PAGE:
[Part 1 of a series on: The Common Causes of Wrongful Convictions]
Eyewitnesses getting it wrong, resulting in the wrongful conviction of an innocent person, is nothing new. In 1932, Yale Law professor Edwin Borchard wrote the book “Convicting the Innocent: 65 Actual Errors of Criminal Justice”. He found that eyewitness misidentification was the leading factor across the cases that he reviewed.
More than eight decades later, it remains the single biggest problem, contributing to over 75% of wrongful convictions in recent years.
In his dissent to Watkins v. Sowders, 449 U.S. 341 (1981), the late Supreme Court Justice William Brennan observed that “there is almost nothing more convincing [to a jury] than a live human being who takes the stand, points a finger at the defendant, and says ‘That’s the one!’”. Brennan noted, how problematic this is, however, stating, “the Court has recognized the inherently suspect qualities of eyewitness identification evidence”, and he described the evidence as “notoriously unreliable”.
Why is it so unreliable?
There are a host of factors that compromise the accuracy of eyewitness identifications. Here are some of them:
- Simple human error. Our brains are highly complex and do not process or store information in straightforward ways that ensure predictably accurate recall.
- Extreme duress on the witness during the crime. This is exacerbated even more when weapons are present.
- Poor conditions for visibility at the scene of the crime, or use of a disguise by the perpetrator such as a mask or wig.
- Pressure to make a positive ID felt by the witness during the criminal investigation.
- A racial disparity between the witness and the suspect.
- A lack of distinctive characteristics of the suspect such as tattoos or extreme height.
- Overhearing comments by other witnesses can have the effect of reshaping memory.
- Poor administration of identification procedures by law enforcement.
This last factor is a prolific problem, but one that States have the power to address by the introduction of some simple uniform guidelines for law enforcement. Several procedures have been positively shown to decrease the number of misidentifications in those States that have adopted them:
Better practices by law enforcement
1. The Elimination of “Showup” Techniques
A “showup” is an identification procedure in which, unlike in a lineup or photo array, the suspect is presented singly to the crime victim. There have been cases when this has been conducted from the back of a police car hundreds of feet away from the suspect, in a poorly lit parking lot in the middle of the night, or with the suspect in handcuffs.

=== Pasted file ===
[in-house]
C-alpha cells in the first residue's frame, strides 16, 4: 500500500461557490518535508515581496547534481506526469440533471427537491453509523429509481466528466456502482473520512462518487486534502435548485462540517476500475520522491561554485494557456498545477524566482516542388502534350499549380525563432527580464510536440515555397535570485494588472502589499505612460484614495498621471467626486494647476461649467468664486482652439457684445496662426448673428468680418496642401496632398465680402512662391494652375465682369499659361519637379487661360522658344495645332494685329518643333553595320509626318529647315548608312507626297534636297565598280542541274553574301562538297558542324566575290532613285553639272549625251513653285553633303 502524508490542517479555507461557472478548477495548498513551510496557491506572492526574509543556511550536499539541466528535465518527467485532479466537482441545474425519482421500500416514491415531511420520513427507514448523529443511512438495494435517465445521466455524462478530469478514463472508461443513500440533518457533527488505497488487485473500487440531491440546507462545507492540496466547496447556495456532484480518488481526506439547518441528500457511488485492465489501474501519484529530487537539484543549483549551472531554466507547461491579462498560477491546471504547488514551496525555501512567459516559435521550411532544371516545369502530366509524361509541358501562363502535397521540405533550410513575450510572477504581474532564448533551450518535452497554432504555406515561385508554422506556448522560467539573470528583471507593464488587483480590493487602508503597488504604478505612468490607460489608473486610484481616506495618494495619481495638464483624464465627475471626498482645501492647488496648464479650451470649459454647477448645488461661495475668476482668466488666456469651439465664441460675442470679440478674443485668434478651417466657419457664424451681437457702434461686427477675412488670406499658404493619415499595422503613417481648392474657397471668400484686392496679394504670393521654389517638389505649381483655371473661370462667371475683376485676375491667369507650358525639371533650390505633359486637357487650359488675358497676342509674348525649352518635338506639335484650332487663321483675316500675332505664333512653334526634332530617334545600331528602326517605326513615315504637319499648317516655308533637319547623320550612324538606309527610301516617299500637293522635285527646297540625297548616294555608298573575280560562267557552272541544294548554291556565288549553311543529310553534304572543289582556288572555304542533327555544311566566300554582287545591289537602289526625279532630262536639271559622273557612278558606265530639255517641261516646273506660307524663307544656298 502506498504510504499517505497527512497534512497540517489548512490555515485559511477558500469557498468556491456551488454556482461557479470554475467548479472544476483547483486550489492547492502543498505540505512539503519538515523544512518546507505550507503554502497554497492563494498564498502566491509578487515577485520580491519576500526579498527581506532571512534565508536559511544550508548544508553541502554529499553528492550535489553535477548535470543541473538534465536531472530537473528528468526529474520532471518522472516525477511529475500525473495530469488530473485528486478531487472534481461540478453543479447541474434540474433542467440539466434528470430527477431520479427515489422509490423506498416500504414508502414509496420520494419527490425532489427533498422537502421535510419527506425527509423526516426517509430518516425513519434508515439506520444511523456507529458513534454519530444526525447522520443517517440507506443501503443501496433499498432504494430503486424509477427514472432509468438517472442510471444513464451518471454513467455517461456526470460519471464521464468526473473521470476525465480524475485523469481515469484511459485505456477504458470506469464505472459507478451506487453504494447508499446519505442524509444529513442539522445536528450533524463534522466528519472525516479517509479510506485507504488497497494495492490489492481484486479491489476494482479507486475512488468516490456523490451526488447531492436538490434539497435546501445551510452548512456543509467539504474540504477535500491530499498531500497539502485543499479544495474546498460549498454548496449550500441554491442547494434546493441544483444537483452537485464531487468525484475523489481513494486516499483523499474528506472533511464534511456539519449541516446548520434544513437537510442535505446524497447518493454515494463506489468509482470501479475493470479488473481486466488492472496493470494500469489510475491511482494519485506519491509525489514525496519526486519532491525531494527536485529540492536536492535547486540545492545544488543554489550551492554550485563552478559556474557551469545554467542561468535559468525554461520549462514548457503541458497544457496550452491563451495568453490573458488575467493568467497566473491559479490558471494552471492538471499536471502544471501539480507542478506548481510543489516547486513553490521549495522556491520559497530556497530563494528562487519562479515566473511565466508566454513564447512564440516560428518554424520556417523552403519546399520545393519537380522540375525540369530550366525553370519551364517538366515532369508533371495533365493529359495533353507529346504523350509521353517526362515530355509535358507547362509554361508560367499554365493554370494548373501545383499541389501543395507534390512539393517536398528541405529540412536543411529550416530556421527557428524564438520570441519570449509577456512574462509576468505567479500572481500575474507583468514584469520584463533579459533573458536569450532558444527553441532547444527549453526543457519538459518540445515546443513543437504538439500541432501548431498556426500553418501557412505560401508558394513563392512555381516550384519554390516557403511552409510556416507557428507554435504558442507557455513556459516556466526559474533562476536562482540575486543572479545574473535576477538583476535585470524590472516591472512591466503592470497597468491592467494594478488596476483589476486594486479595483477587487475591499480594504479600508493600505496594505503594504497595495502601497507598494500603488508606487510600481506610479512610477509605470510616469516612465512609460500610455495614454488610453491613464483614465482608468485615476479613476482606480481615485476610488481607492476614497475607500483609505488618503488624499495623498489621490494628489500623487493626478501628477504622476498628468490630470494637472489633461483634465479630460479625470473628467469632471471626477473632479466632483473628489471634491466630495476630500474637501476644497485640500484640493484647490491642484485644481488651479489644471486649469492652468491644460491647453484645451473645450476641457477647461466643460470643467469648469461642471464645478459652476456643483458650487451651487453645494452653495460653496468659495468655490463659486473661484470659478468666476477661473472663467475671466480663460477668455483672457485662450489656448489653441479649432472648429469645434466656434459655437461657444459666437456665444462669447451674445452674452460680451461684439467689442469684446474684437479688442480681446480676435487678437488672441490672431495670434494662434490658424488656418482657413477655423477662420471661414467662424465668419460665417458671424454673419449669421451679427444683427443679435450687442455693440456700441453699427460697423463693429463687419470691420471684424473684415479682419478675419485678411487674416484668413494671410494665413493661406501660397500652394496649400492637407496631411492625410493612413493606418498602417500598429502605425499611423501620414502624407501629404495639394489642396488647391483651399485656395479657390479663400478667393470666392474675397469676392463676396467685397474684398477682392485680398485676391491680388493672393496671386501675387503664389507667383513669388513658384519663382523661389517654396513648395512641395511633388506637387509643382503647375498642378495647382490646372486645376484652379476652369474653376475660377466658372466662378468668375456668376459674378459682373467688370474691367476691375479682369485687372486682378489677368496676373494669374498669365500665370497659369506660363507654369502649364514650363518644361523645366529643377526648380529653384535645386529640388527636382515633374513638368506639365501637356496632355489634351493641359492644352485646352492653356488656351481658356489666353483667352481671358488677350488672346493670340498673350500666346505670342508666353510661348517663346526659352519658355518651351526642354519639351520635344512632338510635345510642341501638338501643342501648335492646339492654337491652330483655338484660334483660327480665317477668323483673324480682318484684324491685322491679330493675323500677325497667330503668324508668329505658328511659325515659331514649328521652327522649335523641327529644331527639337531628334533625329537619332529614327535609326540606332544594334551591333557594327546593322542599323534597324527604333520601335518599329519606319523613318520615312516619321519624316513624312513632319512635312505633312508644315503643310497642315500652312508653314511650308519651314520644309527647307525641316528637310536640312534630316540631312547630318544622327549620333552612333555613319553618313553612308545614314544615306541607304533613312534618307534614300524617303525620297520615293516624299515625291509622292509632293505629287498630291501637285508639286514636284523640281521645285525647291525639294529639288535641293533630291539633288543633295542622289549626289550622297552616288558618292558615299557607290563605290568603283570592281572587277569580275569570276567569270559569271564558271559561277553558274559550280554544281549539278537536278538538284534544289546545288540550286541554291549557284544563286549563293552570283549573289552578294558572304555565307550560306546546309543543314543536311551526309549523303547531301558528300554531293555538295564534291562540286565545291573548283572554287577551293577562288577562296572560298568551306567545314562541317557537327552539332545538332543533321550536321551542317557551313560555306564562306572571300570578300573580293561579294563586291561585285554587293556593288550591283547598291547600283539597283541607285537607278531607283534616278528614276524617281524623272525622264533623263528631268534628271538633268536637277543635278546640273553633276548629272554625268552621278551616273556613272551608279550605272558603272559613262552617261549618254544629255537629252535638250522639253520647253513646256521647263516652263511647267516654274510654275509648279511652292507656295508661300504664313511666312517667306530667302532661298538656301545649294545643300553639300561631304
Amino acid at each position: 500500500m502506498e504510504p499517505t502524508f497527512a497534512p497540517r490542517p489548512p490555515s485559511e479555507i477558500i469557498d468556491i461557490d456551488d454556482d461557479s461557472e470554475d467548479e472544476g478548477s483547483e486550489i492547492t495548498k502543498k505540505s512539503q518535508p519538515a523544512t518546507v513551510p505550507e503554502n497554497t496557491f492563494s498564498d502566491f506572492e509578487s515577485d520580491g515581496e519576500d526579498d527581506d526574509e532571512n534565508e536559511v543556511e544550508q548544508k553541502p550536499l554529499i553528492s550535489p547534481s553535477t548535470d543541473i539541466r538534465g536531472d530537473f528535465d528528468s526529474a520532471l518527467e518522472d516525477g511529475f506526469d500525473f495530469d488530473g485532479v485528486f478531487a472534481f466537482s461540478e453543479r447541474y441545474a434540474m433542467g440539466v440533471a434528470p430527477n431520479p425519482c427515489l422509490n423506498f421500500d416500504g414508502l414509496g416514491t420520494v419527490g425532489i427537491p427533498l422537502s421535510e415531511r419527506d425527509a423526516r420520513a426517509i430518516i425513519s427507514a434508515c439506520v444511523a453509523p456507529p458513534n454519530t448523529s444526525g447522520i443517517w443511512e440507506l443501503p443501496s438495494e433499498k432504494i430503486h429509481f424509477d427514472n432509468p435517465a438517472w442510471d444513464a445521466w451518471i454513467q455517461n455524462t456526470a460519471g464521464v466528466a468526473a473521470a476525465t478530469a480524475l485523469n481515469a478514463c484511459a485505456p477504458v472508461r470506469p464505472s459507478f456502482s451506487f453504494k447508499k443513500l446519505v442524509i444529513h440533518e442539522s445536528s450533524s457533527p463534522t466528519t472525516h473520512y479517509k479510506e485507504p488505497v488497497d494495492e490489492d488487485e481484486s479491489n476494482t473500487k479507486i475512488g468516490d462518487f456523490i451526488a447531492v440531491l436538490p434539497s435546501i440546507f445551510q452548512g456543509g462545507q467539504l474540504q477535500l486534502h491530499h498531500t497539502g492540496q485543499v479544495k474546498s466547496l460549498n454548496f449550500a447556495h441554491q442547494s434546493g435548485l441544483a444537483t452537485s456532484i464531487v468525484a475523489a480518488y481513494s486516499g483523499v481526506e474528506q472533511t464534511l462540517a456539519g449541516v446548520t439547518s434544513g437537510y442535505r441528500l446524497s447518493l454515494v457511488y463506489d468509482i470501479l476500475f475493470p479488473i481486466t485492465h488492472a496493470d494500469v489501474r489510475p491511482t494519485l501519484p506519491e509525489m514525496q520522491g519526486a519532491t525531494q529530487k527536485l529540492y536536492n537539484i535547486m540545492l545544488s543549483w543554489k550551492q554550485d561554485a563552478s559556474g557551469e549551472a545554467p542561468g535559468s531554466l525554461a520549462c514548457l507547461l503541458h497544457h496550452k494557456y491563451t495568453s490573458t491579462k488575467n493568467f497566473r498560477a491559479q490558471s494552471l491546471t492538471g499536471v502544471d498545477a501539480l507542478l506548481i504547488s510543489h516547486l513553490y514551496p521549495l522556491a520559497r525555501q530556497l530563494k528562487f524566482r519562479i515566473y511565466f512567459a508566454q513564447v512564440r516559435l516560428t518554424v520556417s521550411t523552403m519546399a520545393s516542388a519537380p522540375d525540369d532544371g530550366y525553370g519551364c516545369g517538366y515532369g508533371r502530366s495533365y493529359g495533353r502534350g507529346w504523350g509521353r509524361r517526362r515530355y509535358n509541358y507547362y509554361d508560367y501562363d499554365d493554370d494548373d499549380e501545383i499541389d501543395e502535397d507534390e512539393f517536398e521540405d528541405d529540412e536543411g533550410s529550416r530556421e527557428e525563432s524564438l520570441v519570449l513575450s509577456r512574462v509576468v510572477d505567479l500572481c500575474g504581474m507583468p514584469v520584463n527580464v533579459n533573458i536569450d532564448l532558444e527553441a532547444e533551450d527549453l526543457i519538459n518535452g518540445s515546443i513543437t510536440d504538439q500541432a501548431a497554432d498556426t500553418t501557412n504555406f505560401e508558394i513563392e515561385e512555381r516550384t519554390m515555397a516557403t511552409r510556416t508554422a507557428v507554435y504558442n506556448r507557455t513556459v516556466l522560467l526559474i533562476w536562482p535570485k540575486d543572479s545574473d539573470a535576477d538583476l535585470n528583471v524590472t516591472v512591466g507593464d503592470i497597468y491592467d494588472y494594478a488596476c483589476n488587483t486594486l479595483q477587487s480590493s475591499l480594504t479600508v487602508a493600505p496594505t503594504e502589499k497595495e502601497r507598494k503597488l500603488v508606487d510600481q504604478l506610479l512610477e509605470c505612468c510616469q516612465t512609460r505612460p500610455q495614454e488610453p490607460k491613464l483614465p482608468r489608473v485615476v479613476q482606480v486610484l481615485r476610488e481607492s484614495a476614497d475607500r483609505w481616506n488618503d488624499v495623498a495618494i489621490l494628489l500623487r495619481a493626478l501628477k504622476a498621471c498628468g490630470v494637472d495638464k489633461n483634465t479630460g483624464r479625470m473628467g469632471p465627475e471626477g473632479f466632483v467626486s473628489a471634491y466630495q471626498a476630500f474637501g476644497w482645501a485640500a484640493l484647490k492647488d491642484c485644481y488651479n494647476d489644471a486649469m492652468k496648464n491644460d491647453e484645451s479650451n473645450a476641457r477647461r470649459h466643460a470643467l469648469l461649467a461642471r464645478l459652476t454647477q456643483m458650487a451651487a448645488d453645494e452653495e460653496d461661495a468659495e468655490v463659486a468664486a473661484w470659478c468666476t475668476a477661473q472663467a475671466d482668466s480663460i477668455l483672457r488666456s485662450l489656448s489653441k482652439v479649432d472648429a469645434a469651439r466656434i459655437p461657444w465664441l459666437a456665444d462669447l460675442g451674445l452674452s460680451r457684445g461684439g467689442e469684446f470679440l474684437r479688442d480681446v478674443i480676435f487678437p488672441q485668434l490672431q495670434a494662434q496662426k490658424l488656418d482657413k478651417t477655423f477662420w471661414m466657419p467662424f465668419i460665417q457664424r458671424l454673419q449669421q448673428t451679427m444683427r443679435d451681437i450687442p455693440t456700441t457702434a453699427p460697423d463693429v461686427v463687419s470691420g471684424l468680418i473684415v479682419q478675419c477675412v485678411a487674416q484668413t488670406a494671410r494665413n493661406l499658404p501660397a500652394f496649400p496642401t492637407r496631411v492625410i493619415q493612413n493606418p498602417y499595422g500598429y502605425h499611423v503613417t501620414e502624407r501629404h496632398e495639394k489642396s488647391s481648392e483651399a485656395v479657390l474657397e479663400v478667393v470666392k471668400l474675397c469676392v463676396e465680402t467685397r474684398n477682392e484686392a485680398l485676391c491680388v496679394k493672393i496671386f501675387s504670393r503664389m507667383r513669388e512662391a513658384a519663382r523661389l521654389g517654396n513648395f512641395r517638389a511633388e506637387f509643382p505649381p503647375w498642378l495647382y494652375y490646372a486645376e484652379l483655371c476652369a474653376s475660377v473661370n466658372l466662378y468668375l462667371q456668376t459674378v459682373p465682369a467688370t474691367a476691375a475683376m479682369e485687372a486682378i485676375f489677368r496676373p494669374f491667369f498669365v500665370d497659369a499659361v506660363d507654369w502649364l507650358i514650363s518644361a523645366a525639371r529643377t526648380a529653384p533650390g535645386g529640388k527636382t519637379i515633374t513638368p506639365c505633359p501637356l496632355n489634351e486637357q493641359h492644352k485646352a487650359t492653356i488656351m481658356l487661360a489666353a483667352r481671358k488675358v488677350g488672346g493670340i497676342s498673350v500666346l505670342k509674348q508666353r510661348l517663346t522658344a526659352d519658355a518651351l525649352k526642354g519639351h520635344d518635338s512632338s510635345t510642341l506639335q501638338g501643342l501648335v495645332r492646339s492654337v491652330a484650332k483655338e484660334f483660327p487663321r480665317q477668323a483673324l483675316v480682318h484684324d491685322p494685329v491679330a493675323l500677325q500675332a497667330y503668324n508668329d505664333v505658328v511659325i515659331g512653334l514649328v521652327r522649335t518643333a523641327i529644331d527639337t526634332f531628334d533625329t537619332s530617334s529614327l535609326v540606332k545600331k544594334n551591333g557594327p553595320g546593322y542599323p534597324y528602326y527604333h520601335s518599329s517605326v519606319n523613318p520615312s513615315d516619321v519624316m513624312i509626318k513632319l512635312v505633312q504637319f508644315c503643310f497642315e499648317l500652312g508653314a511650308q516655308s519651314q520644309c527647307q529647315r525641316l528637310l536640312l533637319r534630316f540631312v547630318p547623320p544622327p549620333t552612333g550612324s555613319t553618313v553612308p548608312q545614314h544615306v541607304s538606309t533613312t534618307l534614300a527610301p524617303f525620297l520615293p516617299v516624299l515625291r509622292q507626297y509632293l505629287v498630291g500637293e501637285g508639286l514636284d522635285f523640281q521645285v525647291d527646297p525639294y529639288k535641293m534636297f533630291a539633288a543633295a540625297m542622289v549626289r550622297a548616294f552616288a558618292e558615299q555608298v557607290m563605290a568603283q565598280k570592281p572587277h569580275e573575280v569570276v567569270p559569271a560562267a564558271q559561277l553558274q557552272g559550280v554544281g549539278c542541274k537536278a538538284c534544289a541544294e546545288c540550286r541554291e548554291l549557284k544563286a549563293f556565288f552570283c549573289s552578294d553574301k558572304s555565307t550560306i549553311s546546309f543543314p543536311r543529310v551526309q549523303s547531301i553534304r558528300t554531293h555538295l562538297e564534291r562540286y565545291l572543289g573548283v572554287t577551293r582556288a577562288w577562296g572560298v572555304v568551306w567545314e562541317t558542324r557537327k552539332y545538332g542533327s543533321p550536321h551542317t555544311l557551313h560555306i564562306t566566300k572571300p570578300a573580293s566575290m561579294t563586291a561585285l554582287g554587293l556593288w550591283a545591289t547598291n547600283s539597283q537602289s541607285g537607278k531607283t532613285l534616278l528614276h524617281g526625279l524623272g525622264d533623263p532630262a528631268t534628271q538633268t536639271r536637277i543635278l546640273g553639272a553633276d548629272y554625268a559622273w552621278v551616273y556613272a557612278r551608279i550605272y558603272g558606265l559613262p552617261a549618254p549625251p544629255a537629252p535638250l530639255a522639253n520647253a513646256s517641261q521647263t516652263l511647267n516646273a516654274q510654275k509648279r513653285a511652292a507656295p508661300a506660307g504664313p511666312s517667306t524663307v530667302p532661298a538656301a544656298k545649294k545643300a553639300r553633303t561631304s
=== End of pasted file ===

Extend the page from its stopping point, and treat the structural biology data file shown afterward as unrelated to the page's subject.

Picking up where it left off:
2. Blind Administration of Lineups
The officer administering a “lineup” must be unaware of who the suspect is. This is the only way to ensure that they do not indicate the suspect to the witness, either consciously or unconsciously, by comments, word inflection or gesture.
3. Lineup Composition
Those included in a lineup as “fillers” should resemble the eyewitness’s description of the perpetrator, and no one in the lineup should stand out from the other members. Documented cases show that lineups in which a suspect looked nothing like the other lineup members, even having distinctly different facial features, hair, or in some cases being of a different race, have produced eyewitness misidentification that led to wrongful convictions.
4. Instructions to the Witness
It’s vital that the witness viewing the lineup be told: (1) that the person who committed the crime may or may not be in the lineup, (2) that they are free to not identify anyone, and (3) that the investigation will continue regardless of the lineup result. This reduces pressure on the witness by feeling that they have to make a choice, and therefore selecting the person who they think “most” resembles the perpetrator.
5. Confidence Statements
Memory is, to some degree, malleable and studies show that eyewitnesses tend to become more confident of their identification over time, and the more times they see a suspect. A lengthy process of investigation and prosecution can result in the witness having seen the accused multiple times before and during their appearance in court. So it’s important for law enforcement to elicit and document a statement from the eyewitness articulating his or her level of confidence at the time that the initial identification is made.
6. Video Recording of Identification Procedures
Recording protects the integrity of the process, and the universal access that law enforcement has to good equipment today means there is really no good reason for failing to implement this.
None of the above guidelines put an undue burden on police officers or prosecutors, and (apart from the fact that these practices are all recommended by multiple major studies of criminal procedures) they would seem to be simple common sense. And yet, according to The Innocence Project, to date only 14 States have legislated to adopted them.